Via: IRANIAN.COMIrao29062009.jpgThe Iranian people have proven that they desire a free, democratic societyby Slater Bakhtavar29-Jun-2009 To All Humanity: My freedom is yours. You won't be free unless you help me to get my freedom. Don't remain silent while in the dark of night you hear screams of mothers for the lives of their kids. Don't cover your ears when you hear the cries of the children for their mothers and fathers who have been shot by hooligans. They're trying to silence them and me and take away the thirst for freedom when they are done with us they will look for you. Yes, my friend, my freedom is your freedom. Therefore, I beg you, to please post on this site any media that can show injustices to freedom fighters. – Jabi, on Facebook For the Iranian people everything begins on June 12, 2009, with their 10th presidential election since the 1979 Islamic Revolution: the challenge was between the outgoing president, Mahmoud Ahmadinejad, and the opposition’s leader, Hossein Moussavi. Their decision today is largely whether to keep hard-line president Mahmoud Ahmadinejad in power for four more years, or to replace him with a reformist more open to loosening the country's Islamic restrictions and improving ties with the United States. Another candidate, Mehdi Karroubi, is more closely associated with the core causes of the Iranian reformist movement, including the freeing of political prisoners and women’s rights, but, as a former prime minister in the 1980s, Mr. Moussavi is given great credit for having managed Iran’s economy effectively during the war with Iraq. We are hearing reports from Iran that text-messaging has been blocked all over the country. Independent observers are not allowed to be present at the voting. Results are expected to come in early on Saturday in Tehran. Mr. Moussavi’s supporters say they remain concerned about the possibility of fraud, but a determined campaign, led by Akbar Hashemi Rafsanjani, a two-term former president and one of Iran’s richest and most powerful men, has kept that issue in the public eye. In an extraordinary public letter on Tuesday, Mr. Rafsanjani urged Iran’s supreme leader, Ayatollah Khamenei, to prevent any fraud, and on Thursday he met with the ayatollah for three hours. “If the system cannot or does not want to confront such ugly and sin-infected phenomena as insults, lies, and false allegations made in that debate, how can we consider ourselves followers of the sacred Islamic system?” Mr. Rafsanjani wrote. On June 13th, the Interior Ministry, controlled by Ahmadinejad, announces that he has been elected in the first round with 62.6 percent of the vote, compared with less than 34 percent for Moussavi. Turnout is an extraordinary record: 86 percent of the 46.2 million eligible voters. But the International Campaign for Human Rights in Iran reports that, according to the Iranian filmmaker Mohsen Makhmalbaf, officials from Iran’s Interior Ministry would have contacted Mr. Moussavi after the polls closed on Friday night, saying that he would have won the election, and asking him not to make any announcement. As vote-rigging often leaves traces in the results, let'shave a look at some interesting items: * After a legal and controlled investigation, Iran’s senior panel of election monitors says that, in 50 cities, the number of votes cast exceeded the actual number of voters;* Even if candidates usually win in their home districts, especially where their ethnicity should help them, Moussavi, an Azeri, lost in Azerbaijan and Karrubi won only 5 percent into his native district, with a 10th part of his 2005 votes;* With paper ballots, a speed count is suspicious, but for this election the Interior Ministry declared victory for Ahmadinejad only two hours after polls have been closed and results were immediately authorized. The disbelief on the part of the international community is shared by many Iranian citizens. And while the defeated candidate launches a legal appeal, what ensued on the streets of Tehran,is the largest public demonstrations in the Islamic republic’s 30-year history. There are now hundreds of thousands of people protesting in the centre of Tehran. Security forces — who vastly outnumbered the small group of demonstrators — beat the protesters gathered on Tehran's Baharestan Square with batons and fired tear gas canisters and rounds of ammunition into the air. All three Ahmadinejad's challengers in the election have made public allegations of fraud after results showed the president winning by a 2-to-1 margin, so, on June 16th, the Guardian Council, made up of clerics and experts in Islamic law and closely allied to Mr. Khamenei, having the apparent authority to nullify an election, is called to certify the results. Meanwhile, Reporters Without Borders, a media rights group, is urging nations not to recognize the results of Iran's presidential election, citing censorship and a crackdown on journalists. Some days later, the Guardian Council announces – in a rare acknowledgment – that there have been voting irregularities in 50 districts, including local vote counts that exceeded the number of eligible voters, but that, however, these discrepancies are not widespread enough to affect the result. The Guardian Council warned that some material on the web is ''creating tension'' and must be removed to avoid ''legal consequences.” After confining foreign journalists to their hotels, bloggers are the new target of the regime. The Guardians of the Revolution consider the web as a threat and to keep images and stories on events in the country from being published on the Internet, the regime has threatened those who use social networks to spread information. Blogs and social networks have been and are crucial for the Iranian opposition to let the world know what is happening. Facebook and YouTube have been playing an important role in this too, with the former hosting longer manifestos and idea exchanges, and the latter hosting grainy film of protests and police attacks captured on cell phone cameras. But for "front line" news bulletins, Twitter has emerged as the preferred mode of clandestine communication. Meanwhile, a few days later Ahmadinejad visits Russia – which has long-time political and economic ties with Iran, where it is building a nuclear power site at Bushehr. The Foreign Ministry in Moscow declares he respects the election result: disputes about the vote "should be settled in strict compliance with Iran's Constitution and law" and are "exclusively an internal matter." In New York, UN Secretary Ban Ki-moon urges an "immediate stop to the arrests, threats and use of force." On June 19th, the U.S. House of Representatives passes 405 to 1 the following bipartisan resolution, introduced by Rep. Mike Pence (R-Ind.6) and Rep. Howard Berman (D-Cal.28), to support Iranian dissidents and (1) expresses its support for all Iranian citizens who embrace the values of freedom, human rights, civil liberties, and rule of law;(2) condemns the ongoing violence against demonstrators by the Government of Iran and pro-government militias, as well as the ongoing government suppression of independent electronic communication through interference with the Internet and cell phones; and(3) affirms the universality of individual rights and the importance of democratic and fair elections Lastly and most importantly, the resolution expresses Americans’ unqualified support for all Iranian citizens who embrace the values of freedom, human rights, civil liberties and the rule of law. America is freedom and in this cause the American people will not be silent. There is no intention here to pick sides in the Iranian election, but to simply stand by those who stand up for freedom. Monday June 22nd will go down on history for Neda Agha Soltan’s death, whose video circulated worldwide, with her proud wonderful eyes. What we have seen through her last glance is a powerful desire on the part of the Iranian people to be free. Caspian Makan, her boyfriend, said the 26-year-old woman had not been deterred by the risk of joining protests. She was a philosophy student and loved poetry: Iran's Rumi and America's Robert Frost were her favorites. He told an Associated Press reporter during a telephone call that "she only ever said to want one thing: democracy and freedom for the people of Iran." Iran state radio blamed civilians’ murder like Soltan’s on "saboteurs" – not the pro-regime Basij militiamen who have been beating the protesters. To verify reports on demonstrations, clashes and casualties is quite impossible: Iran has ordered reporters to stay in their offices, barring them from reporting on the streets. Reporters Without Borders put at 34 the figure of reporters detained since the protests began. The New York-based Committee to Protect Journalists said 13 are still in custody. State radio reported today that Iranian authorities arrested at least 457 people after post-election clashes that left 10 people dead, as the nation's clerical leaders battled to contain the worst crisis since the Islamic revolution.Perhaps do detaining journalists for reporting news and commentary indicate the government has something to hide? Only on June 23rd, eventually, in response to critical comments from Sen. John McCain of Arizona and other Republicans, President Obama condemns the Iranian government for its crackdown against election protesters and accuses Iran’s leaders of fabricating charges against the United States. If only he would have read the new nationwide public opinion survey of Iran conducted by Terror Free Tomorrow – The Center for Public Opinion (“TFT”), the New America Foundation, and KA Europe SPRL (“KA”), he would know that Iran has been deprived of the benefits of globalization such as the import of new ideas, technologies and practices. Inside their houses, the lifestyle of Iranians suggests that they are following almost every contemporary trend, from fashion to the use of technology, above all in Teheran, but, as a student wrote on Facebook, Iranians don't want to have to worry about too many rules: “We want the rest of the world to be open to us too. Ahmadinejad doesn't think bigger than Iran, he thinks that Iranians will be happy if he gives us a bag of potatoes. But we want more." More than 70 percent of Iranians also favor Iran providing full inspections and a guarantee not to develop or possess nuclear weapons in return for outside aid and investment. In another consistent trend over the past two years, 77 percent of Iranians back normal relations and trade with the United States. Sixty-eight percent also favor Iran working with the United States to help resolve the Iraq war, while 60 percent back unconditional negotiations with the U.S. The Iranian people have proven that they desire a free, democratic society and due to social sites such as Twitter, Facebook and Youtube the world can no longer ignore them.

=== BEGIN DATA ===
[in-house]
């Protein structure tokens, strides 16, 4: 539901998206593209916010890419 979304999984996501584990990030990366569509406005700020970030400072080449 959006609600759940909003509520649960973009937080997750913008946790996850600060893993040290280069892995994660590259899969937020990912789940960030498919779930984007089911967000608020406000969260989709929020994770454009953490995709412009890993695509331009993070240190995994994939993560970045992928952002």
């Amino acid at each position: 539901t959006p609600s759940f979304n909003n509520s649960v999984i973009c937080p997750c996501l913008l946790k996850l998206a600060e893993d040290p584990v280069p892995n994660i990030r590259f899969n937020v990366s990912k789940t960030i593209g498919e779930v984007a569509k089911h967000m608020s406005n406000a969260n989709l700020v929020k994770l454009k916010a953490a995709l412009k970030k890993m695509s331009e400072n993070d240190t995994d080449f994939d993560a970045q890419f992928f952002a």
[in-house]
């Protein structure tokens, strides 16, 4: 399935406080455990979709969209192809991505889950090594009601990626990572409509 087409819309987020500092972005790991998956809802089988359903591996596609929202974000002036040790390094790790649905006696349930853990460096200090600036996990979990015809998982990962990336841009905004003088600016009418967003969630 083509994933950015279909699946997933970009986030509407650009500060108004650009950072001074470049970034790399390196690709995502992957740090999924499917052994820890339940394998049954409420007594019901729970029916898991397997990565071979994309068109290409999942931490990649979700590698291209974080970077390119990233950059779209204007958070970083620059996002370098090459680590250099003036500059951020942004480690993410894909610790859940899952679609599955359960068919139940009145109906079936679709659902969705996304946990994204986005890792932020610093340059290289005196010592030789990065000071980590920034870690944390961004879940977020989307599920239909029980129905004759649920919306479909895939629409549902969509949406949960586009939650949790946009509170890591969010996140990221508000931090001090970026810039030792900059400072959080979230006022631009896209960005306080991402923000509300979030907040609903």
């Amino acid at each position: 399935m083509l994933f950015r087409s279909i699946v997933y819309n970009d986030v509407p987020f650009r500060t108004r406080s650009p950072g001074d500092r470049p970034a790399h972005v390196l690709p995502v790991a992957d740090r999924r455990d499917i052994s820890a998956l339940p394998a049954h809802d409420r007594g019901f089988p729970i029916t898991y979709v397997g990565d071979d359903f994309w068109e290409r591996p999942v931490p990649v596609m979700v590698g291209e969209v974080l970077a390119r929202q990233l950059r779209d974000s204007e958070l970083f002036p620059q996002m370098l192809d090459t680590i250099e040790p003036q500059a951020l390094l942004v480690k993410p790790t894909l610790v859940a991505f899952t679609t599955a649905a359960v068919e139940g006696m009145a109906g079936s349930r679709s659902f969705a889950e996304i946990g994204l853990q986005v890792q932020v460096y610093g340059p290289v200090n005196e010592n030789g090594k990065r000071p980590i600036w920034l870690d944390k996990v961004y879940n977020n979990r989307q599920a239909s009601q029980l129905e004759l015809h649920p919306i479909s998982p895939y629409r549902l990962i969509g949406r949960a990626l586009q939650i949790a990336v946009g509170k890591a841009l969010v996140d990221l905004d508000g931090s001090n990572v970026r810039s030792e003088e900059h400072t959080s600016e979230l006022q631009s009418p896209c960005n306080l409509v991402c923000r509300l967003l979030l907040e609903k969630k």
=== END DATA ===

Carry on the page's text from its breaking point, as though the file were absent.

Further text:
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publicado por João Carvalho Fernandes às 19:00